Heikki Linnakangas <hlinnakan...@vmware.com> writes:
> On 05/16/2014 06:05 PM, Tom Lane wrote:
>> I think this probably means we need to change chr() to reject code points
>> above 10ffff.  Should we back-patch that, or just do it in HEAD?

> +1 for back-patching. A value that cannot be restored is bad, and I 
> can't imagine any legitimate use case for producing a Unicode character 
> larger than U+10FFFF with chr(x), when the rest of the system doesn't 
> handle it. Fully supporting such values might be useful, but that's a 
> different story.

Well, AFAICT "the rest of the system" does handle any code point up to
U+1FFFFF.  It's only pg_utf8_islegal that's being picky.  So another
possible answer is to weaken the check in pg_utf8_islegal.  However,
that could create interoperability concerns with other software, and
as you say the use-case for larger values seems pretty thin.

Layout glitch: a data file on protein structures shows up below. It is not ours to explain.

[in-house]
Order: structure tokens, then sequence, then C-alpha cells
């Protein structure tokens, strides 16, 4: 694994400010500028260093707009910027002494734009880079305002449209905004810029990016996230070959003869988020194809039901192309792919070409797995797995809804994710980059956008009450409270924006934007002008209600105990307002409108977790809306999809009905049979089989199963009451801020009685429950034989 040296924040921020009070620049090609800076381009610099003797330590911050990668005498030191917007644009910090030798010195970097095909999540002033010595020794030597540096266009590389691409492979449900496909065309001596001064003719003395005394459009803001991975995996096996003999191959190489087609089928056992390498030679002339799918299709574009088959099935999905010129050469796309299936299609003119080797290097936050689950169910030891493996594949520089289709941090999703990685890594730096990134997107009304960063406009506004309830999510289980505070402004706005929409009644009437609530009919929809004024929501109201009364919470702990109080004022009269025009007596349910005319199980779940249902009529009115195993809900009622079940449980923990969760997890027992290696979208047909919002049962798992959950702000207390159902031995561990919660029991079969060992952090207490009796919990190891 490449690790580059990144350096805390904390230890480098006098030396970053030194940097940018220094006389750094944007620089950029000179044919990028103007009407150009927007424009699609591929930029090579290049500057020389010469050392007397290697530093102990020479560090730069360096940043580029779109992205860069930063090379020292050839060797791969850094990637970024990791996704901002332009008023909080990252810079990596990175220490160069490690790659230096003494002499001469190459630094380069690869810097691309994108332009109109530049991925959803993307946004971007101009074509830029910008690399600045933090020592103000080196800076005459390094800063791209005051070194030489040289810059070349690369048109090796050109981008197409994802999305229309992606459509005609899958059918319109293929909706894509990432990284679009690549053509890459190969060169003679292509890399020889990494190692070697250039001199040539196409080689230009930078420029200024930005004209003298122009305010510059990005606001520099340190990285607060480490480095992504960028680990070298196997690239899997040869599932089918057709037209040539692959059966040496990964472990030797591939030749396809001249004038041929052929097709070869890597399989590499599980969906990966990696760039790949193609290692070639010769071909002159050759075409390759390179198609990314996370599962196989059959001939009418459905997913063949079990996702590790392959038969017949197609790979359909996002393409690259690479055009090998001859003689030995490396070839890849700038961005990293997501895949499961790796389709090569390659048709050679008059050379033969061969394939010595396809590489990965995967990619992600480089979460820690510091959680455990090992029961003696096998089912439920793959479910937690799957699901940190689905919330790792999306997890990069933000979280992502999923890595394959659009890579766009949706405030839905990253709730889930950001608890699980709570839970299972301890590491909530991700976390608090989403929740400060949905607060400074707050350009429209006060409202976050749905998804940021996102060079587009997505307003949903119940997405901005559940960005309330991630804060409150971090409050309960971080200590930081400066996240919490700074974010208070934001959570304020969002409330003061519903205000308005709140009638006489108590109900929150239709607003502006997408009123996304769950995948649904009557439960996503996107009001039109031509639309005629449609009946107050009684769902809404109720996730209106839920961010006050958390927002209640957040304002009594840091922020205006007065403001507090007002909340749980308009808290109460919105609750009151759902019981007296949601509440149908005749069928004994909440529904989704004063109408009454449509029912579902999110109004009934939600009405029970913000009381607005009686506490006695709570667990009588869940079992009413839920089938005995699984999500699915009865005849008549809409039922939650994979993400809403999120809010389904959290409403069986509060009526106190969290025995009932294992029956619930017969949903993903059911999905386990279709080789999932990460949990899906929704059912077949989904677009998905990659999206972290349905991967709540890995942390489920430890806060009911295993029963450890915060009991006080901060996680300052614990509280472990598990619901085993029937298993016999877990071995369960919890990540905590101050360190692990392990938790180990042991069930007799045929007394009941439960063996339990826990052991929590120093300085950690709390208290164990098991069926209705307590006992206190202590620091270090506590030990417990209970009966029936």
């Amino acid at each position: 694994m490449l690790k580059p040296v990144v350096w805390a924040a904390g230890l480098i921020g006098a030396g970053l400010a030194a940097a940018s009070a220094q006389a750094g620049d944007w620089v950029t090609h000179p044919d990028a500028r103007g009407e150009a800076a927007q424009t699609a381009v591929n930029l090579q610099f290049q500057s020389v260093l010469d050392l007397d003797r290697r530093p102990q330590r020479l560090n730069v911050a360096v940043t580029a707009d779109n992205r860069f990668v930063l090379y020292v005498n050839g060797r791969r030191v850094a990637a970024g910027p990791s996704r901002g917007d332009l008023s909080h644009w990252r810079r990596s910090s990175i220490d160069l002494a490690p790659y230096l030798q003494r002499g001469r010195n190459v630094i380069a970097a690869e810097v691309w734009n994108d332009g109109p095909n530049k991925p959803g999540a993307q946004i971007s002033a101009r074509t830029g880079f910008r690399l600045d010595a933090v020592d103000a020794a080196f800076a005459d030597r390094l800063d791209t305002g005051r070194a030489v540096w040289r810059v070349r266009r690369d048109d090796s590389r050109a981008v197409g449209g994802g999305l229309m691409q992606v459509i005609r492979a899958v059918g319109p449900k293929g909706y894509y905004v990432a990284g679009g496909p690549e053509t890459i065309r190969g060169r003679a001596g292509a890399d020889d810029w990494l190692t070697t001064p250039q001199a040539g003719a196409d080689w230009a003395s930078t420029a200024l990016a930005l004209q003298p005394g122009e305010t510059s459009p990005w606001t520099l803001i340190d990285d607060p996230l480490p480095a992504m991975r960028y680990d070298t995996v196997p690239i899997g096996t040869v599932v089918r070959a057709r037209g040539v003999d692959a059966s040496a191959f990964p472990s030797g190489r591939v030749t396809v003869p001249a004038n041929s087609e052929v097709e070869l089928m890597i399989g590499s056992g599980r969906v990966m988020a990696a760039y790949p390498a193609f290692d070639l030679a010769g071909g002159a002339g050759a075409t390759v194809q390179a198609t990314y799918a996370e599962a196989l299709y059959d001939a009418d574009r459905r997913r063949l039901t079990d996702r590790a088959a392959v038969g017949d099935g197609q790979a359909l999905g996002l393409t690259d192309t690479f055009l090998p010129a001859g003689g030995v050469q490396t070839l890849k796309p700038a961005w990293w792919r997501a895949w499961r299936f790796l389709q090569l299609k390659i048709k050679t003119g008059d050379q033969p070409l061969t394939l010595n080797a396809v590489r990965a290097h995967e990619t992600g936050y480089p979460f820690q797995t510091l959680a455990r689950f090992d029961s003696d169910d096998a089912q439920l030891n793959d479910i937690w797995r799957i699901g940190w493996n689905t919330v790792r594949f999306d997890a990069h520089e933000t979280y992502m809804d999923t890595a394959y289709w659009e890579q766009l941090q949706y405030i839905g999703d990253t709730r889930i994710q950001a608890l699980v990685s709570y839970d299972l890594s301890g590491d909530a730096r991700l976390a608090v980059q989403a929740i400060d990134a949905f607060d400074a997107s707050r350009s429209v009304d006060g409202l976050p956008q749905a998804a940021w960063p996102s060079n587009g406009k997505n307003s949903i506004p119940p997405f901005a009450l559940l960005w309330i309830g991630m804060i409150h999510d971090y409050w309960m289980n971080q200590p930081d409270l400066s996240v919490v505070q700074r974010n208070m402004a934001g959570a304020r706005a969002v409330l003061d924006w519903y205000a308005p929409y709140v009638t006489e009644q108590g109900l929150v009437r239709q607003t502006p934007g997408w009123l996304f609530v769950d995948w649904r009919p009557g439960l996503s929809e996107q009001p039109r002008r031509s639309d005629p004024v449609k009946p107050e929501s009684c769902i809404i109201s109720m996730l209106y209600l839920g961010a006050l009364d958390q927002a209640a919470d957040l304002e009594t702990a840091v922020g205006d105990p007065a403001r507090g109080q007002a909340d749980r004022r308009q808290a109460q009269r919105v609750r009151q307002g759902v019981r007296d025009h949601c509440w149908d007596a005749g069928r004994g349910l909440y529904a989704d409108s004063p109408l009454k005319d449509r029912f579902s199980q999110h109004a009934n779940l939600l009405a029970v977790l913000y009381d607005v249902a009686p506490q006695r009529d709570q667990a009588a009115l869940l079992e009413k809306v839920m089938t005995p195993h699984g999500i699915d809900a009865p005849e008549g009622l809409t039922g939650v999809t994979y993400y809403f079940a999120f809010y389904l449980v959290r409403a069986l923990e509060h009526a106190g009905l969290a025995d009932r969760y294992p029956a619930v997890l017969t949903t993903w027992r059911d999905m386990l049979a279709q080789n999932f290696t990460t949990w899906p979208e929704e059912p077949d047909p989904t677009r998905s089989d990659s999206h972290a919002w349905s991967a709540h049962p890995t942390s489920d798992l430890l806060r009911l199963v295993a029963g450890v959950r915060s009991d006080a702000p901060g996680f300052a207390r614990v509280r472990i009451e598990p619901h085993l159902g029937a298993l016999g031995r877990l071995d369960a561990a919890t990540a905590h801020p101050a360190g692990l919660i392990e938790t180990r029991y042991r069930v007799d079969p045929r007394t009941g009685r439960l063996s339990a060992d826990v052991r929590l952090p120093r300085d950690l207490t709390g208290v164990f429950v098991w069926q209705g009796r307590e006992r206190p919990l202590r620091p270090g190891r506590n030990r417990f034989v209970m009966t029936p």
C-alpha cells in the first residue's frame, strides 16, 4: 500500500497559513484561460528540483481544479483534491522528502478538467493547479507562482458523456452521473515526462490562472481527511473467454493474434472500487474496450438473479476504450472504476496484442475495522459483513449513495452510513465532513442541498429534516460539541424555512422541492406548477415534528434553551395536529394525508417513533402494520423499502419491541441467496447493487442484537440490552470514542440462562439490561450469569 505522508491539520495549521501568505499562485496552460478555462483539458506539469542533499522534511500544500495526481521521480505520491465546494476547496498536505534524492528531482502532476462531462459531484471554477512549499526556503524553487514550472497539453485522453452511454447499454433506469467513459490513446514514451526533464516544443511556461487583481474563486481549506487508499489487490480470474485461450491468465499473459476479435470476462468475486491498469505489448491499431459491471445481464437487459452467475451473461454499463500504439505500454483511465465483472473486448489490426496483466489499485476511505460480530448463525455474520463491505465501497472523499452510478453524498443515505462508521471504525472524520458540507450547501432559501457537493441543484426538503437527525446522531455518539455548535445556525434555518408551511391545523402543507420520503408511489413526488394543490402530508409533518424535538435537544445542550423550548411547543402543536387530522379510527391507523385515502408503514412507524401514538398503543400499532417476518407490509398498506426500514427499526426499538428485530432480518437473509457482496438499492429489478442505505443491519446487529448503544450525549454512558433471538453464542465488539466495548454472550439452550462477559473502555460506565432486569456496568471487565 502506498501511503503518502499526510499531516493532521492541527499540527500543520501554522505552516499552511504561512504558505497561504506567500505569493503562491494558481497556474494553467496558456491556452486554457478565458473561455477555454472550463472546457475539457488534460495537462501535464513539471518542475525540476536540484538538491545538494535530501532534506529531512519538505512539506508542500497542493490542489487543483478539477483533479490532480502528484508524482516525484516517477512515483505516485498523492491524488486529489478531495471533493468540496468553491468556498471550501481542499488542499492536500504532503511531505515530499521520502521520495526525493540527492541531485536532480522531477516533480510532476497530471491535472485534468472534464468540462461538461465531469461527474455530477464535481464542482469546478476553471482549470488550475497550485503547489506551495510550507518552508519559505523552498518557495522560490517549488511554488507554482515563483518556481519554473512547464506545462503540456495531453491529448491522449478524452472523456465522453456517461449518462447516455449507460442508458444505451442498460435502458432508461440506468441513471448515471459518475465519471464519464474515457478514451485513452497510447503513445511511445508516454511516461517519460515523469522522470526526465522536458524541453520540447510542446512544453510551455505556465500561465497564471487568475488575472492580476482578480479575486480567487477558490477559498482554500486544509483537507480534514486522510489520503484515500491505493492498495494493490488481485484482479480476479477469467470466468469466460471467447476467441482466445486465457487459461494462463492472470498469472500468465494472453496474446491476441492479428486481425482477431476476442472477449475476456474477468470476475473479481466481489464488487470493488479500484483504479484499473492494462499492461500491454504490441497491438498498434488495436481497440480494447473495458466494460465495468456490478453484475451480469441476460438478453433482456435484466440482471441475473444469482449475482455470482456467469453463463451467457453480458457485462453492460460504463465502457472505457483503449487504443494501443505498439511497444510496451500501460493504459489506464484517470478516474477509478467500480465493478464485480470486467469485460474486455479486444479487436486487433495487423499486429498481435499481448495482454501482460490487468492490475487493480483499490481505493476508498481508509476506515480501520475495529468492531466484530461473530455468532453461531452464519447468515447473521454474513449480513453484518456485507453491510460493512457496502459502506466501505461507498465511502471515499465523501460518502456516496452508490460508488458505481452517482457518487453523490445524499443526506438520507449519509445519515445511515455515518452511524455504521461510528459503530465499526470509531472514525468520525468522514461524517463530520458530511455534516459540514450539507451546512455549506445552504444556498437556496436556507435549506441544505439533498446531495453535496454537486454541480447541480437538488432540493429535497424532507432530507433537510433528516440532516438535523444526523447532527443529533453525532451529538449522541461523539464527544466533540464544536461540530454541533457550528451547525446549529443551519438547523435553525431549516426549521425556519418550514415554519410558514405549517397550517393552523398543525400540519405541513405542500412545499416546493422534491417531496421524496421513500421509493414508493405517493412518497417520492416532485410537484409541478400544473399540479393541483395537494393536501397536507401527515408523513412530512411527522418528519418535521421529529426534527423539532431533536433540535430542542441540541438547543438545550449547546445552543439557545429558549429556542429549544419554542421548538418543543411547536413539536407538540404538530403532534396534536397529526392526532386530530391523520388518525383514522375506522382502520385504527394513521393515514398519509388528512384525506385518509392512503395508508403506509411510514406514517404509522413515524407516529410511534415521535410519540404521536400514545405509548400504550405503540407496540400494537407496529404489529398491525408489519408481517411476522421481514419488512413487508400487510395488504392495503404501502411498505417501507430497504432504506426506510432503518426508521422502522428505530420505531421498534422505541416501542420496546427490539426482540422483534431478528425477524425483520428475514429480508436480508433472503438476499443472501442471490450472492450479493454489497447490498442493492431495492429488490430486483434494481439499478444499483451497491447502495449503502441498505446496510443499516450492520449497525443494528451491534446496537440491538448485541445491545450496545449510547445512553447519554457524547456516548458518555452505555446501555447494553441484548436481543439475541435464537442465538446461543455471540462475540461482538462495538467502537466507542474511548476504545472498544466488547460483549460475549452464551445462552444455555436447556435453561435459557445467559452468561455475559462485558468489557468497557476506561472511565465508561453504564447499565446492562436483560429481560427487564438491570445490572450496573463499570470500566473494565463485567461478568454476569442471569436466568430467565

Actually, after re-reading the spec there's more to it than this:
chr() will allow creating utf8 sequences that correspond to the
surrogate-pair codes, which are expressly disallowed in UTF8 by
the RFCs.  Maybe we should apply pg_utf8_islegal to the result
string rather than duplicating its checks?

BTW, there are various places that have comments or ifdefd-out code
anticipating possible future support of 5- or 6-byte UTF8 sequences,
which were specified in RFC2279 but then rescinded by RFC3629.
I guess as a matter of cleanup we should think about removing that

                        regards, tom lane

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